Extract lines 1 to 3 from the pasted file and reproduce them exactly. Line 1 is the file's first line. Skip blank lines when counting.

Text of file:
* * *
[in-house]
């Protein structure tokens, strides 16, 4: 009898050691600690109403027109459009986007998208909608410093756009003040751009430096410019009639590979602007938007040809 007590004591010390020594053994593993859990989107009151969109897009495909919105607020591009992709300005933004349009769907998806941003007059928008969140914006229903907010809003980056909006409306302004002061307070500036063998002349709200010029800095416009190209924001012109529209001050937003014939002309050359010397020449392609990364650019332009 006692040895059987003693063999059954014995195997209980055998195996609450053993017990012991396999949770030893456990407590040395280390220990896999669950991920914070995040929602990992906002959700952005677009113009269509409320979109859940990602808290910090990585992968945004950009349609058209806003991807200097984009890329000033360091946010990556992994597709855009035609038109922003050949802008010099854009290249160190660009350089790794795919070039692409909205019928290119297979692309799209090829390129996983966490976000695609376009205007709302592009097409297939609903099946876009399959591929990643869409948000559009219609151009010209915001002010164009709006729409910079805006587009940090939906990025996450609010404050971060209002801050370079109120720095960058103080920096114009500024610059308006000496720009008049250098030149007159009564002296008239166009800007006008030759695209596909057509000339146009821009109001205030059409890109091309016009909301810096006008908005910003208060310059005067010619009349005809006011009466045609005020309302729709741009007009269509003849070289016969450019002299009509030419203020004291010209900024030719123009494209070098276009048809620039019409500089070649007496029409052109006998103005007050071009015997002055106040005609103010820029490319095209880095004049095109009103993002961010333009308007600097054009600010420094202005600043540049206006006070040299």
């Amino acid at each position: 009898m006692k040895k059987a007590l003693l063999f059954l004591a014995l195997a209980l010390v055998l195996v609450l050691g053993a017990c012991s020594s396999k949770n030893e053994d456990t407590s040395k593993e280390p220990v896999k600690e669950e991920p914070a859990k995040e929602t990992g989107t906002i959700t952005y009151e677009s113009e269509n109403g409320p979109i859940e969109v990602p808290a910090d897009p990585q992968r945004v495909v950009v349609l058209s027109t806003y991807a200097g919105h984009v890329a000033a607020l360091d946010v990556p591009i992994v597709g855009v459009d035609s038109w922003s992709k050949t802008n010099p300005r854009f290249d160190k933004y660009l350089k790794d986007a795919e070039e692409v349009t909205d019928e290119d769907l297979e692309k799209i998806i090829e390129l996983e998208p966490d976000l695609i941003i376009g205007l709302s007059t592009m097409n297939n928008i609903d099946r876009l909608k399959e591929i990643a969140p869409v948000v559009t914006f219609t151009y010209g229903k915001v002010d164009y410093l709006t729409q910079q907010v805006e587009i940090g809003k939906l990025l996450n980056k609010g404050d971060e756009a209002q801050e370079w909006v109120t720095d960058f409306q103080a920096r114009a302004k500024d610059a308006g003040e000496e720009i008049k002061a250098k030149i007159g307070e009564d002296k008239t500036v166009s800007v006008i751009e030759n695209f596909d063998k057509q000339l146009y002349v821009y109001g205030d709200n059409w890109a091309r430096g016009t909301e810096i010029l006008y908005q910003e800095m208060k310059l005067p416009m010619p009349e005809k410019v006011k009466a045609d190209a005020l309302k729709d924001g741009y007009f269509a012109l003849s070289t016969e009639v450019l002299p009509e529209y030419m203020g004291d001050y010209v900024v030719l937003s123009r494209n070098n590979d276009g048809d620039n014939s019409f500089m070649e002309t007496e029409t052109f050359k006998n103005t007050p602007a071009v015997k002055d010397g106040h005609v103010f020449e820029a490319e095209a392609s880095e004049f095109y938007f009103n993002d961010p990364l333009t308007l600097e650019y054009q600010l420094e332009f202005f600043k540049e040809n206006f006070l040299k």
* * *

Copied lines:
[in-house]
């Protein structure tokens, strides 16, 4: 009898050691600690109403027109459009986007998208909608410093756009003040751009430096410019009639590979602007938007040809 007590004591010390020594053994593993859990989107009151969109897009495909919105607020591009992709300005933004349009769907998806941003007059928008969140914006229903907010809003980056909006409306302004002061307070500036063998002349709200010029800095416009190209924001012109529209001050937003014939002309050359010397020449392609990364650019332009 006692040895059987003693063999059954014995195997209980055998195996609450053993017990012991396999949770030893456990407590040395280390220990896999669950991920914070995040929602990992906002959700952005677009113009269509409320979109859940990602808290910090990585992968945004950009349609058209806003991807200097984009890329000033360091946010990556992994597709855009035609038109922003050949802008010099854009290249160190660009350089790794795919070039692409909205019928290119297979692309799209090829390129996983966490976000695609376009205007709302592009097409297939609903099946876009399959591929990643869409948000559009219609151009010209915001002010164009709006729409910079805006587009940090939906990025996450609010404050971060209002801050370079109120720095960058103080920096114009500024610059308006000496720009008049250098030149007159009564002296008239166009800007006008030759695209596909057509000339146009821009109001205030059409890109091309016009909301810096006008908005910003208060310059005067010619009349005809006011009466045609005020309302729709741009007009269509003849070289016969450019002299009509030419203020004291010209900024030719123009494209070098276009048809620039019409500089070649007496029409052109006998103005007050071009015997002055106040005609103010820029490319095209880095004049095109009103993002961010333009308007600097054009600010420094202005600043540049206006006070040299």
């Amino acid at each position: 009898m006692k040895k059987a007590l003693l063999f059954l004591a014995l195997a209980l010390v055998l195996v609450l050691g053993a017990c012991s020594s396999k949770n030893e053994d456990t407590s040395k593993e280390p220990v896999k600690e669950e991920p914070a859990k995040e929602t990992g989107t906002i959700t952005y009151e677009s113009e269509n109403g409320p979109i859940e969109v990602p808290a910090d897009p990585q992968r945004v495909v950009v349609l058209s027109t806003y991807a200097g919105h984009v890329a000033a607020l360091d946010v990556p591009i992994v597709g855009v459009d035609s038109w922003s992709k050949t802008n010099p300005r854009f290249d160190k933004y660009l350089k790794d986007a795919e070039e692409v349009t909205d019928e290119d769907l297979e692309k799209i998806i090829e390129l996983e998208p966490d976000l695609i941003i376009g205007l709302s007059t592009m097409n297939n928008i609903d099946r876009l909608k399959e591929i990643a969140p869409v948000v559009t914006f219609t151009y010209g229903k915001v002010d164009y410093l709006t729409q910079q907010v805006e587009i940090g809003k939906l990025l996450n980056k609010g404050d971060e756009a209002q801050e370079w909006v109120t720095d960058f409306q103080a920096r114009a302004k500024d610059a308006g003040e000496e720009i008049k002061a250098k030149i007159g307070e009564d002296k008239t500036v166009s800007v006008i751009e030759n695209f596909d063998k057509q000339l146009y002349v821009y109001g205030d709200n059409w890109a091309r430096g016009t909301e810096i010029l006008y908005q910003e800095m208060k310059l005067p416009m010619p009349e005809k410019v006011k009466a045609d190209a005020l309302k729709d924001g741009y007009f269509a012109l003849s070289t016969e009639v450019l002299p009509e529209y030419m203020g004291d001050y010209v900024v030719l937003s123009r494209n070098n590979d276009g048809d620039n014939s019409f500089m070649e002309t007496e029409t052109f050359k006998n103005t007050p602007a071009v015997k002055d010397g106040h005609v103010f020449e820029a490319e095209a392609s880095e004049f095109y938007f009103n993002d961010p990364l333009t308007l600097e650019y054009q600010l420094e332009f202005f600043k540049e040809n206006f006070l040299k």